The Walt Disney Company (NYSE: DIS) and Twenty-First Century Fox, Inc. (“21st Century Fox” -NASDAQ: FOXA, FOX) today announced that they have entered into a definitive agreement for Disney to acquire 21st Century Fox, including the Twentieth Century Fox Film and Television studios, along with cable and international TV businesses, for approximately $52.4 billion in stock (subject to adjustment). Building on Disney’s commitment to deliver the highest quality branded entertainment, the acquisition of these complementary assets would allow Disney to create more appealing content, build more direct relationships with consumers around the world and deliver a more compelling entertainment experience to consumers wherever and however they choose. Immediately prior to the acquisition, 21st Century Fox will separate the Fox Broadcasting network and stations, Fox News Channel, Fox Business Network, FS1, FS2 and Big Ten Network into a newly listed company that will be spun off to its shareholders.

We knew it was coming and it finally happened. Disney bought all the good bits of Fox. Going forward Ruper Murdoch’s empire will be focused on the news and sports section of their portfolio while letting television, film, and their stake in Hulu move over to Disney. While many casual observers have been waiting on tenterhooks to see The X-Men finally able to join Disney’s Marvel Cinematic Universe, there are plenty of reasons to be wary of what this means for their television, home media, and Fox’s film holdings and distribution wings. For me, those concerns are primarily focused on Fox Searchlight.

The greatest casualty of all of this, without even touching on the myriad ways in which media consolidation can and will muck things up, will likely be Fox Searchlight. I do not believe that Disney would fund or distribute The Tree of Life, The Grand Budapest Hotel, or The Shape Of Water to name even a few. Even with the meager budgets and ad-spend that Fox Searchlight represents, I think Disney will kill Searchlight almost completely.

Fox Searchlight has been an important piece of the independent film distribution game since it was spun up in 1995. The first film released under the banner was The Brothers McMullen, the $28,000 Irish-Catholic comedy-drama from writer-director-producer Edward Burns. Winning The Grand Jury Prize (Dramatic) at 1995’s Sundance Film Festival, the idiosyncratic film was released in the same year as Toy Story, Apollo 13, and Batman Forever and proved that Fox Searchlight was on the right track right out of the gate. The people writing the checks knew what they were looking for: big voices, bold films, and new ideas. Independent films are an important part of the filmmaking industry, they can elevate voices not heard before, this is why independent film production companies UK are used to help this along and give a chance to those who want to be creative.

The following year Fox Searchlight’s release slate expanded to 4 films. In 1997 it expanded to 9, including The Full Monty and Ang Lee’s modern masterpiece The Ice Storm. Other standout films from the early period of Searchlight history included Boys Don’t Cry and Super Troopers. Their release slate was as varied as any other independent film distributor and the backing of weight and pomp and circumstance of Searchlight’s sister studio, 20th Century Fox, gave them the money, energy, and freedom to push these releases during the independent boom-times of the late 90s. Over the course of its existence Fox Searchlight has been responsible for bringing such varied films as 28 Days Later, Thirteen, Napoleon Dynamite, Garden State, Sideways, Little Miss Sunshine, The Darjeeling Limited, Juno, Slumdog Millionaire, Stoker, 12 Years A Slave, Jackie, Three Billboards Outside Ebbing, Missouri and The Shape of Water to the public. Fox Searchlight represents something that’s almost missing from mainstream film distribution in 2017, the idea of the middle-budget film for adults. Dipping its toes into nearly every genre, FS has sought out and distributed numerous important films that may otherwise have fallen by the wayside and not found their audience without the fervor and money that it brings to the table.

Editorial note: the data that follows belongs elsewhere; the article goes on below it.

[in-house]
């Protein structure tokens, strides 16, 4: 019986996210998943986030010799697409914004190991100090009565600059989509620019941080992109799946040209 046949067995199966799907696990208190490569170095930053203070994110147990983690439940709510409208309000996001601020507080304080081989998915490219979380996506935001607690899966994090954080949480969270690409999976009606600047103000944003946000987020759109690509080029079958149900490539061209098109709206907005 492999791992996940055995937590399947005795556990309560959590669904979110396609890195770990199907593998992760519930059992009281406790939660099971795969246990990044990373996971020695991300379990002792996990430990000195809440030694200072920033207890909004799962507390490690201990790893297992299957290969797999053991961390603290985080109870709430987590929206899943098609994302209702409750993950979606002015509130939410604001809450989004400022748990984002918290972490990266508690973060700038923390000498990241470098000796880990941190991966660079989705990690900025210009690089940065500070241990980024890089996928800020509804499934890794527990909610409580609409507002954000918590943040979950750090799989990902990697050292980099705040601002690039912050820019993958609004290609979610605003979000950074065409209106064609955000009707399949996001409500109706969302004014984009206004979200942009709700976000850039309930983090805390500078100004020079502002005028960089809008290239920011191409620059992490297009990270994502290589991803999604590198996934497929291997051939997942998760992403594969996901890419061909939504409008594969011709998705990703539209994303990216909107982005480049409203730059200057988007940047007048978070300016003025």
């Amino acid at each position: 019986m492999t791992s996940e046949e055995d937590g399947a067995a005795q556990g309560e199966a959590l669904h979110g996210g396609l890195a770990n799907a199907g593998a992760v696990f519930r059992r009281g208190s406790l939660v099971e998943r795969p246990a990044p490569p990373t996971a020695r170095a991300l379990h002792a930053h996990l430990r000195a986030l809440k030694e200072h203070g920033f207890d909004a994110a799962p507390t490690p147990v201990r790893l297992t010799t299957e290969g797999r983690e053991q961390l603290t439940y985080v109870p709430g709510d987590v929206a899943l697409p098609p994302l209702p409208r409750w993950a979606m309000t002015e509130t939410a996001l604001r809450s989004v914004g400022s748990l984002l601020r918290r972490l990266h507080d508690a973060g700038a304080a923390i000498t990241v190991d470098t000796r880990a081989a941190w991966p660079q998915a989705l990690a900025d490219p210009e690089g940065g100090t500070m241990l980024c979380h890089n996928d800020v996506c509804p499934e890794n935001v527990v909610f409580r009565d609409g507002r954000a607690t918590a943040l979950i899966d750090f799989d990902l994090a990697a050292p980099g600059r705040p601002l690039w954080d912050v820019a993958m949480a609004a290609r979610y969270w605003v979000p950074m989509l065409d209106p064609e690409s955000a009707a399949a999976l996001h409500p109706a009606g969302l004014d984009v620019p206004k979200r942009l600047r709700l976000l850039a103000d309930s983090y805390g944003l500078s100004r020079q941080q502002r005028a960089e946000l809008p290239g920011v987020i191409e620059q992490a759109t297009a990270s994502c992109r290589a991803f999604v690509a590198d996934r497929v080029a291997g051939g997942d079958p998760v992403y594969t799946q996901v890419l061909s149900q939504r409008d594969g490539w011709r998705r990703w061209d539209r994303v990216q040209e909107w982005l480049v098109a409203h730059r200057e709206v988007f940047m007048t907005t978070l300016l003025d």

In recent years, Fox Searchlight has been led by Matt Greenfield and David Greenbaum and those executives have worked wonders, making Fox Searchlight both a staple of awards season, securing Oscar nominations for 15 of its films and winning Best Picture at the Academy Awards with 3 of those 15. They’ve landed awards and brought many a critical darling to light while additionally embracing the idiosyncratic and recognizing the value of foreign film. Speaking with Vanity Fair in December, Greenfield indicated that his outlook on the potential merger was positive. “We hope that any company will value what we do […] We feel like the filmmakers we work with . . . [could] then go on to make big movies for the main division.” While Greenfield and company seem hopeful for the future, there exists a cautionary tale to be considered: Miramax.